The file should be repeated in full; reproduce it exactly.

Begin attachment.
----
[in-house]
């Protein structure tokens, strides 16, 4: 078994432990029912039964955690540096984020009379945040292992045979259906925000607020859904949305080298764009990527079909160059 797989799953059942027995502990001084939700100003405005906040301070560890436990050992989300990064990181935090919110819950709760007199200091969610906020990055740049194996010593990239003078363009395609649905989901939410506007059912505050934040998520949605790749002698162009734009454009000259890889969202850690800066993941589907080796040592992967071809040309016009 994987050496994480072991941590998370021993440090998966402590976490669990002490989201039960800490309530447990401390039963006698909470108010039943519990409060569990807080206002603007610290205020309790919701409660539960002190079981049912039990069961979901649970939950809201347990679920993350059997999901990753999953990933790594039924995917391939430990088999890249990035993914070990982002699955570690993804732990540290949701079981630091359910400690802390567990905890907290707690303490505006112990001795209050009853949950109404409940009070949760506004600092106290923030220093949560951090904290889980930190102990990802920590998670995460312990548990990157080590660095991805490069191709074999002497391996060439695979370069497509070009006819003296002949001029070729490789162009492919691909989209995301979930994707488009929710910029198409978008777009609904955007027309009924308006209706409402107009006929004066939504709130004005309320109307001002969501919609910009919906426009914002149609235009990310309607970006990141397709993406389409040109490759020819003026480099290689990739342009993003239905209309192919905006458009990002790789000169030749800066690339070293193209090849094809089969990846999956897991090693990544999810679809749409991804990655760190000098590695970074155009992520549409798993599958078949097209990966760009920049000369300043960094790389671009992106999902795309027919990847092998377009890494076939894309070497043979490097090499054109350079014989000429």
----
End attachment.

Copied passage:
[in-house]
């Protein structure tokens, strides 16, 4: 078994432990029912039964955690540096984020009379945040292992045979259906925000607020859904949305080298764009990527079909160059 797989799953059942027995502990001084939700100003405005906040301070560890436990050992989300990064990181935090919110819950709760007199200091969610906020990055740049194996010593990239003078363009395609649905989901939410506007059912505050934040998520949605790749002698162009734009454009000259890889969202850690800066993941589907080796040592992967071809040309016009 994987050496994480072991941590998370021993440090998966402590976490669990002490989201039960800490309530447990401390039963006698909470108010039943519990409060569990807080206002603007610290205020309790919701409660539960002190079981049912039990069961979901649970939950809201347990679920993350059997999901990753999953990933790594039924995917391939430990088999890249990035993914070990982002699955570690993804732990540290949701079981630091359910400690802390567990905890907290707690303490505006112990001795209050009853949950109404409940009070949760506004600092106290923030220093949560951090904290889980930190102990990802920590998670995460312990548990990157080590660095991805490069191709074999002497391996060439695979370069497509070009006819003296002949001029070729490789162009492919691909989209995301979930994707488009929710910029198409978008777009609904955007027309009924308006209706409402107009006929004066939504709130004005309320109307001002969501919609910009919906426009914002149609235009990310309607970006990141397709993406389409040109490759020819003026480099290689990739342009993003239905209309192919905006458009990002790789000169030749800066690339070293193209090849094809089969990846999956897991090693990544999810679809749409991804990655760190000098590695970074155009992520549409798993599958078949097209990966760009920049000369300043960094790389671009992106999902795309027919990847092998377009890494076939894309070497043979490097090499054109350079014989000429």